# STT 861 Theory of Prob and STT I Lecture Note - 10

2017-11-08

Solving a problem in midterm exam; conditional distribution, definition, example and its expectation and variance.

# Lecture 10 - Nov 08 2017

## Exam question

Let $X\sim U(50,90)$, $Z\sim U(70,90)$, $Law(Z) = Law(X|X\geq 70)$.

Q: Let $X\sim U(a,b)$, $c\in (a,b)$, find law ($X|X>c$).

A: let $F$ be the CDF of $X|X>c$. Let $x\in [c,b]$.

$F(x)=P(X\leq x|x>c)=\frac{P(X\leq x, X|c)}{P(X>c)}=\frac{\frac{x-c}{b-a}}{\frac{b-c}{b-a}}=\frac{x-c}{b-c}$

It is uniform in $(c, b)$.

## Conditional distribution - Chapter 5

Recall joint density of a vector $(X,Y)$ is $f_{X,Y}(x,y)$, $x$ and $y$ are real numbers.

Definition (Theorem): The conditional law of $X$ given $Y$ is

$f_{X|Y}(x|y) = \frac{f_{X,Y}(x,y)}{f_Y(y)}$

Consequently, the CDF of $X$ given $Y=y$ is

$F_{X|Y}=P(X\leq x|Y= y)=\int_{-\infty}^{x}f_{X|Y}(u,v)du$

Discrete case using the same idea.

For $Y$, no change in notation.

For $X$, use $\sum$ instead of integrals.

## Example 1

Let $N\sim Poi(\lambda)$ and $X\sim Bin(N,\theta)$, here we see law $(X|N=k)=Bin(k,\theta)$.

This type of example is called a mixture. A mixture is when the parameter of one random variable is determined by the value of another random variable.

In our example, we would like to find law $(X)$ unconditional on $N$. We want to find $P(X=i)$ for any $k=0,1,2,…$.

\begin{align*} P(X=i) &= \sum_{k=i}^{\infty}P(X=i ~and~N=k) \\ &= \sum_{k=i}^{\infty} P(X=i|N=k)P(N=k) \\ &= \sum_{k=i}^{\infty} C_k^i \theta^i(1-\theta)^{k-i} e^{-\lambda}\frac{\lambda^k}{k!} \\ &= \sum_{k=i}^{\infty}\frac{k!}{i!(k-i)!}\theta^i(1-\theta)^{k-i}e^{-\lambda}\frac{\lambda^k}{k!} \\ &= \frac{e^{-\lambda}\theta^i}{i!}\sum_{k=i}^{\infty}\frac{(1-\theta)^{k-i}}{(k-i)!}\lambda^k \\ &= \frac{e^{-\lambda}\theta^i}{i!}\sum_{k'=0}^{\infty} \frac{(i-\theta)^{k'}}{k'!}\lambda^{k'+i} \\ &= \frac{e^{-\lambda}(\theta\lambda)^i}{i!}\sum_{k'=0}^{\infty} \frac{(i-\theta)^{k'}}{k'!}\lambda^{k'} \\ &= \frac{e^{-\lambda}(\theta\lambda)^i}{i!}e^{\lambda(1-\theta)} \\ &= e^{-\lambda\theta}\frac{(\lambda\theta)^i}{i!} \end{align*}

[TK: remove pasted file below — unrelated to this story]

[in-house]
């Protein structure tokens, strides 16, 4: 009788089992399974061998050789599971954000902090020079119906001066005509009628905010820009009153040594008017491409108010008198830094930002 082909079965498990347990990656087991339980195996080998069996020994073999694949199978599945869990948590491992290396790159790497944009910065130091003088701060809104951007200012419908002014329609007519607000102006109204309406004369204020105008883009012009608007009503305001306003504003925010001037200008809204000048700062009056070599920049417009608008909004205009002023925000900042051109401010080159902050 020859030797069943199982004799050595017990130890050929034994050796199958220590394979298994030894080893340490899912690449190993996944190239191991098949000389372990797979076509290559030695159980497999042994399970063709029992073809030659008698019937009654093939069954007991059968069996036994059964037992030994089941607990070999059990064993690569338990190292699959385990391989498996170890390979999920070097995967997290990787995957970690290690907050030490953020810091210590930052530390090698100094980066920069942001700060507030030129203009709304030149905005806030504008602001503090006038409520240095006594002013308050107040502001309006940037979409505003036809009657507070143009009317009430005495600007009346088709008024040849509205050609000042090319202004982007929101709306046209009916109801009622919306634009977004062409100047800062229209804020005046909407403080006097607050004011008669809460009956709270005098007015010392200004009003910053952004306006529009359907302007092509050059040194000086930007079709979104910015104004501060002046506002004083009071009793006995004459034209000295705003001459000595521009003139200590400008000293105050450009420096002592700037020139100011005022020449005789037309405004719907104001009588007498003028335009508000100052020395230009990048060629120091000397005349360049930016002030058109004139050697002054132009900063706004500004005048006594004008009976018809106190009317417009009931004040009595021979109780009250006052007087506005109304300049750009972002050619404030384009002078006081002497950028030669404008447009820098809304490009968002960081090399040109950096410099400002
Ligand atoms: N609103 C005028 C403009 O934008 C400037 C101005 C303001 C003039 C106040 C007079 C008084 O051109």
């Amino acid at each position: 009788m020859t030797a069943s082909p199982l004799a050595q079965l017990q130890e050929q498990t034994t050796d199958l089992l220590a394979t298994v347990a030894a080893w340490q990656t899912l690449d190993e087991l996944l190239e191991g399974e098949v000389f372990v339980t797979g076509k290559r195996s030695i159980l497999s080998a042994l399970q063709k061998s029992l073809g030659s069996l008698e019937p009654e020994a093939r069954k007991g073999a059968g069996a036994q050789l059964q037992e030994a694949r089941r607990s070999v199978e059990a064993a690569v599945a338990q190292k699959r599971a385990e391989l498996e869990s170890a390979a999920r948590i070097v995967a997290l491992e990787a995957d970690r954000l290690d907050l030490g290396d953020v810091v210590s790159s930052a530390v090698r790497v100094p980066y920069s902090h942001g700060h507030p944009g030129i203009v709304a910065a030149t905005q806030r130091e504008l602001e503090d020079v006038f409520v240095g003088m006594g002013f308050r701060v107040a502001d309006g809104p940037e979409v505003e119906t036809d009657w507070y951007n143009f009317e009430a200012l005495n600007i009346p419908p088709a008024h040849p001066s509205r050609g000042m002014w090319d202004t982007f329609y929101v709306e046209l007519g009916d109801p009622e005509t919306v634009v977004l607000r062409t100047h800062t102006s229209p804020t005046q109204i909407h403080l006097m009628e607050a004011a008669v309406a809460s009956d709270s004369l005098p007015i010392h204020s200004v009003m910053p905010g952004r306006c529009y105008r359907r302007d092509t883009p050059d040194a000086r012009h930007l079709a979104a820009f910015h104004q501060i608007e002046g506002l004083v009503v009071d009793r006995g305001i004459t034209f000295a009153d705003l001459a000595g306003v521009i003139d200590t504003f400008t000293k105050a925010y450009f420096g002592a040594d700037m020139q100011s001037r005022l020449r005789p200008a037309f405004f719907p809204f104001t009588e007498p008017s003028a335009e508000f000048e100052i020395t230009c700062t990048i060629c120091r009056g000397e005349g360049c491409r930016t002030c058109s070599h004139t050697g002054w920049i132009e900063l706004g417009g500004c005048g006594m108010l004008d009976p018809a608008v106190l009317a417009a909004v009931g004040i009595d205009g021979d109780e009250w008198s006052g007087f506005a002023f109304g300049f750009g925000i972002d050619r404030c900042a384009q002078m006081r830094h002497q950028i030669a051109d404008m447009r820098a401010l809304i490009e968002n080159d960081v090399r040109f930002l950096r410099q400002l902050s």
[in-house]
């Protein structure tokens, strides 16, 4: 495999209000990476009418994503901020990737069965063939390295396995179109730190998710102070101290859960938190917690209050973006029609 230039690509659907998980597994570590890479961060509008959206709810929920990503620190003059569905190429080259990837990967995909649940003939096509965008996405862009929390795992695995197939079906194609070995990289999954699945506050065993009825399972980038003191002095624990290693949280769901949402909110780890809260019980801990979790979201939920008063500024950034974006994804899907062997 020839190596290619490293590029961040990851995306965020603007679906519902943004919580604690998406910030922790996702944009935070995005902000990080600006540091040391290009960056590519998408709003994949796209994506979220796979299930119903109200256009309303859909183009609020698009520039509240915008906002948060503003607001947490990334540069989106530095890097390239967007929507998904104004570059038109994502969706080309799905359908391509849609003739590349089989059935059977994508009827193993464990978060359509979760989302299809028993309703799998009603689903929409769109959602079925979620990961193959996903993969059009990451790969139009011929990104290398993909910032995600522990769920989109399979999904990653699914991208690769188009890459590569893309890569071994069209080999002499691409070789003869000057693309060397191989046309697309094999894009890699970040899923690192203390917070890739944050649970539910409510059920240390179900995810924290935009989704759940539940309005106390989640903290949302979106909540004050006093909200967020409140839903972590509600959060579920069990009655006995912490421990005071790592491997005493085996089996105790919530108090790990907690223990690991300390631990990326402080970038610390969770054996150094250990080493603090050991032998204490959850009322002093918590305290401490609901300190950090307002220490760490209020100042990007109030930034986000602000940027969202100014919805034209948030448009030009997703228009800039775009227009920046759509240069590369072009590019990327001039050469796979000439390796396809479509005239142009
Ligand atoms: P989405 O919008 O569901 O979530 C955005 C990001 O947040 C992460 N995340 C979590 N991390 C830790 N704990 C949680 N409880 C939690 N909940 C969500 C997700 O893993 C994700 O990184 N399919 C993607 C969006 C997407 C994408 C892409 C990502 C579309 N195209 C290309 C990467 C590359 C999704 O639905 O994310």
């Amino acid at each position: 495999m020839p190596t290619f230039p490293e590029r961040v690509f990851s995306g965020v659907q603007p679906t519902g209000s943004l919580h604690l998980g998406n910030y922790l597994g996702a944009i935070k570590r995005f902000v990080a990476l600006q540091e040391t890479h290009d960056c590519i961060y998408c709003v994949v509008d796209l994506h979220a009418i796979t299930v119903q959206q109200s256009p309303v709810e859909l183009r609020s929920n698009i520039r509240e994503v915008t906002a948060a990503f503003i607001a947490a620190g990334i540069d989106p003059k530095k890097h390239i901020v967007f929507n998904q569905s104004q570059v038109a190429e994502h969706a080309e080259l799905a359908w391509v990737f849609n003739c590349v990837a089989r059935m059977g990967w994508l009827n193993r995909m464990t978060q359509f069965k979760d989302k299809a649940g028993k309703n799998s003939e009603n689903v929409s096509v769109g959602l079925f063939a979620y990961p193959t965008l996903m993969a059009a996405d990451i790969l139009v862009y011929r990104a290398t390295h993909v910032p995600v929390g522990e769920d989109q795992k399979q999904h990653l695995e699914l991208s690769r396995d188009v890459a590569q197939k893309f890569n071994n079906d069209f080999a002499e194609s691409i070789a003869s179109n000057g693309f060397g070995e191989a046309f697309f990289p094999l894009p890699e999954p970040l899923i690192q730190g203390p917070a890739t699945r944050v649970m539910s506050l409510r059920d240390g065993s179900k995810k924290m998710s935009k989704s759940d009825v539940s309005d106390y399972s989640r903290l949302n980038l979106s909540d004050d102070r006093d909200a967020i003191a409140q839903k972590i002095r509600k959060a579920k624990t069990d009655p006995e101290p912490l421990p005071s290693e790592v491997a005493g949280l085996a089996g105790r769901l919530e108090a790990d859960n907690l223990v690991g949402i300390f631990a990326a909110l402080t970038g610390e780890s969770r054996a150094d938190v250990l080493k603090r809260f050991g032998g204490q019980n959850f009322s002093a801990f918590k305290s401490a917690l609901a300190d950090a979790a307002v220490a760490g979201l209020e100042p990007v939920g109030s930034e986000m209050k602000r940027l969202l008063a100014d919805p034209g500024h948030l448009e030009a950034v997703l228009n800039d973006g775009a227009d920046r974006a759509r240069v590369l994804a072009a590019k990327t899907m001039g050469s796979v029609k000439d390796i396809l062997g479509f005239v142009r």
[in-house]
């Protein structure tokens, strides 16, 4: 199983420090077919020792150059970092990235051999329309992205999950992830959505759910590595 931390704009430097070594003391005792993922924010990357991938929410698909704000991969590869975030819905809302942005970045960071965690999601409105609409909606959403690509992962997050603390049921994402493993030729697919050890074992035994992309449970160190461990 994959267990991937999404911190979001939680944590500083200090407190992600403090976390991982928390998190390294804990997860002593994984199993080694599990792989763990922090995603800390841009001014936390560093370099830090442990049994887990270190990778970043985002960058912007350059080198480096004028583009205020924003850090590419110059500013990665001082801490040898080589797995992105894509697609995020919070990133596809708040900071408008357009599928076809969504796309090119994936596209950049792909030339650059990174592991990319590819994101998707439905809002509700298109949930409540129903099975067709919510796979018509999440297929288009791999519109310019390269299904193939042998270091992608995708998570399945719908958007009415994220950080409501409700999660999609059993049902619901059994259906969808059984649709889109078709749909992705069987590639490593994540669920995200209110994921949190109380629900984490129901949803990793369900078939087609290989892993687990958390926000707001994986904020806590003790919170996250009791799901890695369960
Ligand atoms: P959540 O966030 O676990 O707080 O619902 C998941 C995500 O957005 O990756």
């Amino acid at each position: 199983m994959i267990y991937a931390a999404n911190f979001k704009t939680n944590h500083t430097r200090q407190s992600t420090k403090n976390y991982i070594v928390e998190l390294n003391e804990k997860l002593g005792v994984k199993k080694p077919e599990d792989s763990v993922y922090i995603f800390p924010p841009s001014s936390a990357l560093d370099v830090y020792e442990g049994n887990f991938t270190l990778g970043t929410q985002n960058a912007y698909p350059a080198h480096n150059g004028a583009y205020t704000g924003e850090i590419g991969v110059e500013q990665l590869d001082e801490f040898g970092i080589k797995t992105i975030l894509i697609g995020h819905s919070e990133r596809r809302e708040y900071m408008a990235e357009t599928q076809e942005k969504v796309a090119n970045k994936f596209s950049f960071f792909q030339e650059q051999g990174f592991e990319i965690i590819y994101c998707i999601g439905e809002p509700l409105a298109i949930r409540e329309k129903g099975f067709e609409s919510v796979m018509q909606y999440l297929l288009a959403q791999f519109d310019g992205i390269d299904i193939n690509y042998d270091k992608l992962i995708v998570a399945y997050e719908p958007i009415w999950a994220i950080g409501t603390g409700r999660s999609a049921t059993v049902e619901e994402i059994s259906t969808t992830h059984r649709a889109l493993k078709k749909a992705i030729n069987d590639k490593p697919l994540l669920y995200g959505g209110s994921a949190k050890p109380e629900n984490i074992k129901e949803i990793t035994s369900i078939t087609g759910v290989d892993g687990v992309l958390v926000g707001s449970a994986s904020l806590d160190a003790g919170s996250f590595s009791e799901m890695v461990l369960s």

It is Poisson distribution with parameter $\lambda’=\lambda\theta$.

## Home exercise

Read and understand the section of the book in Chapter 5 on Markov Chains.

## Conditional expectations - Chapter 5.2

$E(X|Y=y)=\int_{-\infty}^{\infty}f_{X|Y}(x|y)xdx$

For the discrete case,

$E(X|Y=y)=\sum_{k=-\infty}^{\infty}P_{X|Y}(x_k|y)x_k$

### Super important theorem (definition)

let $X$ and $Y$ be given. Let

$g(x)=E(Y|X=x)$ $v(x)=Var(Y|X=x)=E(Y^2|X=x)-(E(Y|X=x))^2 = E((Y-g(x))^2|X=x)$

Theorem: $E(XY) = E(Xg(x))$

(the idea of “tower property”: $E(E(Z|X))=E(Z)$. “Given $X$” means $X$ is not random).

Proof: use the property to prove the theorem

\begin{align*} E(XY) &= E(E(XY|X)) \\ &= E(XE(Y|X)) \\ &= E(Xg(X)) \end{align*}

Notice:

• this is the function $g$ with $x$ replaced by $X$.
• $E(h(X)Y) = E(h(X)g(X))$. If we put $X$ in another function.

Now recall $v(x)$. It turns out

$Var(Y)=E(v(X)) + Var(g(X)) = E(v(x))+var(E(Y|X))$

Explanation: The unconditional variance of $Y$ is the expected conditional variance plus the variance of the conditional expectation.

## Example 2

Let $X|N \sim Bin (N,\theta)$, $N\sim Poi(\lambda)$.

(We found that $X\sim Poi(\lambda)$)

From the theorem, ignoring the fact above, we apply $E(X)=E(E(X|N))$

If we give some information and then take the information away, it is equivalent to not giving information at the first place.

$E(X)=E(E(X\|N))=\theta E(N)=\lambda\theta$ $E(Poi(\lambda\theta))=\lambda\theta$

We verify the theorem above.

For variance

$Var(X)=E(v(N))+Var(E(X|N)) = N\theta(1-\theta) + N\theta=\theta(1-\theta)\lambda+\theta^2\lambda = \lambda\theta$

This is also correct.